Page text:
(1) It must be alleged that the judgment was obtained by fraud; that the fraud was practiced in the very act of obtaining the judgment, and not merely in the cause of action on which the judgment is founded. Hamilton v. McLean, 139 Mo. 678; Bates v. Hamilton, 144 Mo. 11; Fears v. Riley, 148 Mo. 58. (2) In order to constitute a cause of action in a case to set aside a judgment where the court had jurisdiction of the parties and the subject-matter of the action, as it did in the partition suit here attacked by plaintiff, the plaintiff by his bill must show that his failure to avail himself of any defense he had in the former suit was not attributable to any negligence or want of diligence on his part, but to fraud or act of the opposite party outside of any allegations in the pleadings in the former suit. Lieber v. Lieber, 239 Mo. 39; Hamilton v. McLean, 169 Mo. 68; Corolus v. Kock, 72 Mo. 646; Cantwell v. Johnson, 236 Mo. 600; Railroad v. Merreless, 182 Mo. 142; Shemwell v. Betts, 264 Mo. 271; Howard v. Scott, 225 Mo. 712; United States v. Throckmorton, 98 U.S. 93. (3) The exact grounds set up in plaintiff's petition for setting aside the judgment sale and deed in the partition suit, are that this twelve acres of land were included in the partition petition by mistake and oversight, and that this mistake was not discovered by any of the parties until long after the partition sale and the execution of the deed to the purchasers — thus clearly exonerating all parties from any fraud; and in plaintiff's reply he gives all parties and their attorney a clear bill of fare against any taint of fraud, then he proceeds to tell plainly just how and why he was misled. Being misled by relying on erroneous allegations in the petition is not sufficient grounds to set aside a judgment; for "if equity could vacate a judgment on such grounds by a new one, why not overturn the latter by a new suit and so on without end." Howard v. Scott, 225 Mo. 713. It is laid down in many cases that fraud, to overturn a judgment, must arise on extrinsic and collateral matters and not on the very issues presented by the pleadings and passed upon by the trial court. McDonald v. McDonald, 242 Mo. 176; and cases cited. Duncan v. Lyon, 3 John. Ch. 365; Story Eq., secs. 895, 1572; Ritter v. Democratic Press Co., 68 Mo. 459; Payne v. O'Shea, 84 Mo. 134; Lieber v. Lieber, 239 Mo. 31; Bates v. Hamilton, 144 Mo. 1; Lieber v. Lieber, 239 Mo. 1; McDonald v. McDaniel, 242 Mo. 172; Shemwell v. Betts, 264 Mo. 268. Sec. 2032, R.S. 1919, provides that the sheriff's deed at a partition sale "shall be a bar against all parties interested in such premises who shall have been parties to the proceedings, and against all persons claiming from such parties, or either of them." Becker v. Stroeher, 167 Mo. 306; Holladay v. Langford, 87 Mo. 577; Pentz v. Kuester, 41 Mo. 447. (4) There is no question but what the plaintiff could have set up the very matters that he now relies on for recovery, as a defense in the partition suit; that being true, the decision in that case is res adjudicata as to those matters, as much so, as if they had been put directly in issue by the pleadings in that case. Lieber v. Lieber, 239 Mo. 41; Donnell v. Wright, 147 Mo. 647; Stephenson v. Anson, 217 Mo. 361; Ketchum v. Christman, 128 Mo. 38. Parties to a partition suit cannot dispute the title of the purchaser at the partition sale as to the land embraced in the partition suit. Bobb v. Graham, 89 Mo. 207; Holladay v. Langford, 87 Mo. 582. Under Sec. 2008, R.S. 1919, it is incumbent upon the court trying a partition suit, in its judgment and decree, to declare the rights, titles and interests of the parties to such proceedings, petitioners as well as defendants, and determine such rights, and give judgment that partition be made between such of them as shall have any right therein accordingly. This the court did in the partition suit involving the land as to which the plaintiff seeks now to have said judgment set aside. But, the law in this State is, that at the sale, the title of all parties to the partition suit passes to the purchaser. Forder v. Davis, 38 Mo. 107; Hart v. Steedman, 98 Mo. 456; Smith v. Kiene, 231 Mo. 235; Bushman v. Bushman, 311 Mo. 568; 16 Am. Eng. Ency. Law (2 Ed.) 380. (5) In such a case, the fraud must be actual fraud, as contradistinguished from a judgment obtained on false evidence or a forged instrument on the trial. Nichols v. Stevens, 123 Mo. 96; Moody v. Peyton, 135 Mo. 482; Oxley Stave Co. v. Butler Co., 121 Mo. 614; 1 Bigelow on Fraud, 86, 87; Ward v. Southfield, 192 N.Y. 287. The mistake, not fraud, complained of in the instant case is that by oversight and mistake, this twelve acres was included in the description of the land in the partition suit, and was adjudicated in that case and went to judgment and sale. It was thus clearly (if mistake at all) a mistake in the petition and cause of action; and, under all the authorities in this State, such a mistake is not sufficient ground on which to set the judgment of partition aside. Donnell v. Wright, 147 Mo. 647; Lewis v. Land Co., 124 Mo. 687; Ritchie v. McMullen, 79 F. 531; Wood v. Amory, 105 N.Y. 282 . (6) The petition, answer and reply in the ejectment suit were all introduced as evidence in the present suit. On the issues joined in said ejectment suit, and the evidence there submitted, the trial court found the issues in favor of the plaintiffs there (who are the defendants here) and against the defendant there (who is the plaintiff here), and rendered judgment accordingly. O.S. Overton, defendant in that case (plaintiff here) appealed that case to this court, and this court passed upon the cause and handed down an opinion, which is found in 293 S.W. 371; in that opinion, this court after clearly stating the issues and facts presented upon that trial, in passing upon the matter, said; that "the judgment in partition and sale thereunder passed all the title appellant then had in said land, and he cannot now dispute the title the purchasers acquired thereat." To sustain this holding, the court cites Sec. 2032, R.S. 1919. If as the court said the sale there passed all the title that O.S. Overton then had to the purchasers (and he then had the very title he now claims), this clearly defeats his present contention. What excuse, if any, can plaintiff give for not setting up as a defense to the ejectment suit the very matters he sets up in his present petition; he knew when that case was filed that the Landises were claiming that they had bought this twelve acres with the other land at the partition sale. No "oversight," no "mistake" can possibly help out his short-coming in not bringing these matters forward in his ejectment defense, because in that action the Landises plead the partition suit as a bar to his claiming any title to the twelve acres. This we insist together with defendant's answer, carried the case to the equity side of the court. A judgment in an ordinary statutory ejectment suit, if not transferred to the equity side of the court by answer or reply or other pleading in the case, is not res adjudicata: but unless reversed or set aside, or its legal effect destroyed by another ejectment suit, it is res adjudicata as to the parties defendant or their heirs. When the parties join issue on equitable matters, as was done in the ejectment suit here involved, the questions decided becomes res adjudicata. Chouteau v. Gibson, 76 Mo. 38; Preston v. Rickets, 91 Mo. 320; Sampson v. Mitchell, 125 Mo. 217; St. Louis v. Schulenburg, 98 Mo. 613.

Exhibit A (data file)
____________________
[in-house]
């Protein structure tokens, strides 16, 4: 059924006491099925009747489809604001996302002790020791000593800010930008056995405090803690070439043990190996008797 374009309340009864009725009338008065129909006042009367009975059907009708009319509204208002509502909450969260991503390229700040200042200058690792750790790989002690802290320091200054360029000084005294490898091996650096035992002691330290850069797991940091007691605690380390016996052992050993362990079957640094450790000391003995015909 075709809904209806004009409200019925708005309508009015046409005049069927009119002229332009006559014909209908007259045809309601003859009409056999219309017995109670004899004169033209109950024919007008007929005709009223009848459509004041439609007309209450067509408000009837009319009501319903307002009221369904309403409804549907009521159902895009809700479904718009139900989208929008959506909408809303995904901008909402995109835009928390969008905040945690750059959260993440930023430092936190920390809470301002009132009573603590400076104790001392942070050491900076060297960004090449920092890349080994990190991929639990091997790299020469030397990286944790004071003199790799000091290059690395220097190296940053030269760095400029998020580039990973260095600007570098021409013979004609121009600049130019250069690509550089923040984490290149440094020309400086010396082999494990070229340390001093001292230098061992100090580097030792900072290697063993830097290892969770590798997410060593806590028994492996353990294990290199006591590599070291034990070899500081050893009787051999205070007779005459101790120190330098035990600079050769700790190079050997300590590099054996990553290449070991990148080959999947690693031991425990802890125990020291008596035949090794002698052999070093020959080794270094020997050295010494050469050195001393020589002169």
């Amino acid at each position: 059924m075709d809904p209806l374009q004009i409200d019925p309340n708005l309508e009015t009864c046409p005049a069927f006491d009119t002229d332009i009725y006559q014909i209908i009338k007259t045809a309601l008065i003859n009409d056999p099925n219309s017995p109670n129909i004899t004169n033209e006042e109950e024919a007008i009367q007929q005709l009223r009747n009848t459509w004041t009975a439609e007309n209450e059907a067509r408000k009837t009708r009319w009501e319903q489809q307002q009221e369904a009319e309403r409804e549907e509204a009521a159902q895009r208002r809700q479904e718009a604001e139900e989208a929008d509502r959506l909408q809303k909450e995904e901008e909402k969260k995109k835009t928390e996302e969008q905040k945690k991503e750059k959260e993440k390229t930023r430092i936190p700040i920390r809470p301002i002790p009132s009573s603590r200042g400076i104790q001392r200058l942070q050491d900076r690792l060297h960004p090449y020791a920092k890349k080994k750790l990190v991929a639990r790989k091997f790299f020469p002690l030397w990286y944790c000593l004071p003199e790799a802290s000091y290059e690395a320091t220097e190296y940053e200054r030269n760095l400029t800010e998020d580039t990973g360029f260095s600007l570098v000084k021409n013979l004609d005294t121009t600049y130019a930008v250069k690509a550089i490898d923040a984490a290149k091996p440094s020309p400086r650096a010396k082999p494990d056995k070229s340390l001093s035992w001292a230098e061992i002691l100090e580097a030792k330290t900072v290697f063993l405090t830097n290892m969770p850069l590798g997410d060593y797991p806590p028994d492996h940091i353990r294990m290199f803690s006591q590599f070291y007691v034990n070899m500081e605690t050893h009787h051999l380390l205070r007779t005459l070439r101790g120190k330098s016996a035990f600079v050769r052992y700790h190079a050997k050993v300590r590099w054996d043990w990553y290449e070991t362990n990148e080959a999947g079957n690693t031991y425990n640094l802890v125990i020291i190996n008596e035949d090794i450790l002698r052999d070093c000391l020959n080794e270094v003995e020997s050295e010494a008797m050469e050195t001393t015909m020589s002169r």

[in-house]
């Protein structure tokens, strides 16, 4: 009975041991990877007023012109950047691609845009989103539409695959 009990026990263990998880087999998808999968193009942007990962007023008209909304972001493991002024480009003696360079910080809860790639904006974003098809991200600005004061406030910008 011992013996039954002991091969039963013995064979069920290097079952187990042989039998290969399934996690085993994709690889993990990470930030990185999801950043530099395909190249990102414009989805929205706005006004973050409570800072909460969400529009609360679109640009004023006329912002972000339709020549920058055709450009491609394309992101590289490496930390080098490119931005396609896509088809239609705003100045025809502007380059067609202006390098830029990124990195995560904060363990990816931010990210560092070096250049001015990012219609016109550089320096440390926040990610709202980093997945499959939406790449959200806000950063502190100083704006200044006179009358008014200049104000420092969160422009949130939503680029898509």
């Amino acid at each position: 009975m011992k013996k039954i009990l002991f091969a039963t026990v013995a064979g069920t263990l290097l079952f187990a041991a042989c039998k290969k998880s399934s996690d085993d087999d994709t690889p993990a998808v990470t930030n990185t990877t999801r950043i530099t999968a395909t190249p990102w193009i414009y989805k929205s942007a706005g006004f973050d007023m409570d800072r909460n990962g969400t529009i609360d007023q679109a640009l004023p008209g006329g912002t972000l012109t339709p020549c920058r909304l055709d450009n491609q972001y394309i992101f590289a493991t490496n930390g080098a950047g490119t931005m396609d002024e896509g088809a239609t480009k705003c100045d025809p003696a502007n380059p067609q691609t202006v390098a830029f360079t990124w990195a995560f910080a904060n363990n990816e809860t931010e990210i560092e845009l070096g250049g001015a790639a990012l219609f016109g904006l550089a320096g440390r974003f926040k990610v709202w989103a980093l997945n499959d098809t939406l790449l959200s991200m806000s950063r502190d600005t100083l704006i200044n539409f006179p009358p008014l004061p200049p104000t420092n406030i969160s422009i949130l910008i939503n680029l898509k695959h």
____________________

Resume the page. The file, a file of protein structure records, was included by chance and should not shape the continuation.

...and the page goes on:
This is a suit in equity to cancel and set aside in part, on the ground of mistake, the judgment in a certain action for the partition of real estate. From a judgment of the circuit court dismissing his bill plaintiff prosecutes this appeal. There is but little controversy as to the facts. They will be stated as briefly as may be.